XOQGAM - Version 1.0 Methodology and Software Routines for Computation of
Gamma Radiation Exposures from Finite-cloud Gaussian Plumes.
John N. Hamawi, Entech Engineering.
FORTRAN 90/95; Linux, MacOS, and Windows (C00847MNYCP00)
XOQGAM is used to calculate dose rates from radioactive Gaussian plumes of finite dimensions at offsite receptors through use of the so-called gamma atmospheric dispersion factor, referred to as the “gamma (χ/Q)”. Models and software routines are presented for three dispersion models: (a) the plume centerline model, where the plume is represented as a straight-line airflow, (b) the sector average model, where the plume is assumed to meander over time and spread uniformly within a cardinal sector, and (c) the stationary puff model, which is applicable to intermediate steps in a variable-trajectory plume dispersion model. The software routines documented in the report are meant for incorporation (by interested parties) into other software that make use of the semi-infinite cloud models and multi-year meteorological data. As such, plume dimensions, plume elevation, wind speed and receptor distance, as well as the gamma radiation emitted by the plume (assumed to be monoenergetic in XOQGAM), are provided as input to the routines, and are evaluated one case at a time. Validation is provided for all three gamma (χ/Q) models, primarily through comparative analyses; one set of such comparisons is between the dose rates from a line source, a disk source, and a point source based on the gamma (χ/Q) vs. corresponding results by a radiation shielding code.
The U.S. Nuclear Regulatory Commission’s (NRC) Advanced Notice of Proposed Rulemaking (ANPR) in) in 2015 specifically recommended that the dose conversion factors (DCFs) in Regulatory Guide (RG) 1.109 be revised as part of any effort to more closely align the NRC's regulations with International Commission on Radiation Protection (ICRP) recommendations in publication ICRP-103. Section C.2 of RG 1.109 provides a sector-average finite-cloud model for computation of annual doses at offsite receptors from noble gas releases from free-standing tall stacks. One of the limitations of this model is that embedded in the applicable equation is the dose conversion factor (DCF), and as such the model is not suitable for implementation of the ANPR (when or if approved) and of the recommended use of stand-alone updated DCFs. This limitation can be circumvented through use of the gamma (χ/Q). This has been described in Nuclear Technology (Hamawi, The Gamma Atmospheric Dispersion Factor for Finite-Cloud Radiation Dose Computations, Volume 195, pgs. 363-370, Sep. 2016) and has been implemented in XOQGAM.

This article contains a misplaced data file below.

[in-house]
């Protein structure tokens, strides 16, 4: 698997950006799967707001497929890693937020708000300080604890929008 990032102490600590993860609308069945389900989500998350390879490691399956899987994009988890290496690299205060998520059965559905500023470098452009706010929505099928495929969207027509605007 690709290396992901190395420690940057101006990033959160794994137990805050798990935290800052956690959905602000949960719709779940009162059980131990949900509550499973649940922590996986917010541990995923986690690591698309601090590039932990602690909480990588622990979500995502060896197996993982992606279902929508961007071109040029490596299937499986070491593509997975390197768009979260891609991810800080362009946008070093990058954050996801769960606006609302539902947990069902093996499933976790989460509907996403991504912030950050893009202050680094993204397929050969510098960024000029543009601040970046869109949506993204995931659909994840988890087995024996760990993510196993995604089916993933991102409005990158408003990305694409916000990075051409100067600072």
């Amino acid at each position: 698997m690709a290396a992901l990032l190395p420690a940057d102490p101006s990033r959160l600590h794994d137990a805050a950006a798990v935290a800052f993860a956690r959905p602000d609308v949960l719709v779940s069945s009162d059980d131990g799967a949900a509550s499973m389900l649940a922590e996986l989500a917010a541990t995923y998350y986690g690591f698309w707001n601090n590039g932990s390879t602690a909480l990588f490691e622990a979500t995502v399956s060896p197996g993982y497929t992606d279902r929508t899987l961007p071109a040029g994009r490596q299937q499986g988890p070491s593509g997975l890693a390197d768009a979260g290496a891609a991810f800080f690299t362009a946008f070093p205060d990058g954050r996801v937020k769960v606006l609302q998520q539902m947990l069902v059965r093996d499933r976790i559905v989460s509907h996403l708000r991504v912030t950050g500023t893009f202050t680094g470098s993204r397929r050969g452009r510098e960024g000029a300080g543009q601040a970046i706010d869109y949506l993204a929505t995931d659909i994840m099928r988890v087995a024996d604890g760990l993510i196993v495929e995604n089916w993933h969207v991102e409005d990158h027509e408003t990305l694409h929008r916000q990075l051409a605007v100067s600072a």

The XOQGAM computer code implements the gamma (χ/Q) analytical models for estimating dose rates from radioactive Gaussian plumes of finite dimensions. The method of solution involves the numerical integration of complex three-dimensional integrals representing the spatial distribution of the radioactivity in the plume and the transmission of radiation through air.
7. TYPICAL RUNNING TIME
Running time on a single processor is directly related to problem size and host system, ranging from a few seconds to a few minutes.
8. COMPUTER HARDWARE REQUIREMENTS
On many architectures, stack size limits must be large enough to allow the placement of temporary arrays on the stack.
In addition to compilers, program building requires Linux and MacOS systems require an up-to-date version of make. A modern Fortran compiler is required to compile from source.
J. N. Hamawi, The Gamma Atmospheric Dispersion Factor for Finite-Cloud Radiation Dose Computations; Entech Engineering, Westborough, MA; Nuclear Technology, Volume 195, pgs. 363-370 (September 2016).
11. CONTENTS OF CODE PACKAGE
The entire software package, XOQGAM, is written in FORTRAN-775 and consists of a
main program, 8 subroutines and a Block Data routine, for a total of about 800 coded lines.
KEYWORDS: gamma (χ/Q) analytical models; atmospheric dispersion, radiation exposure.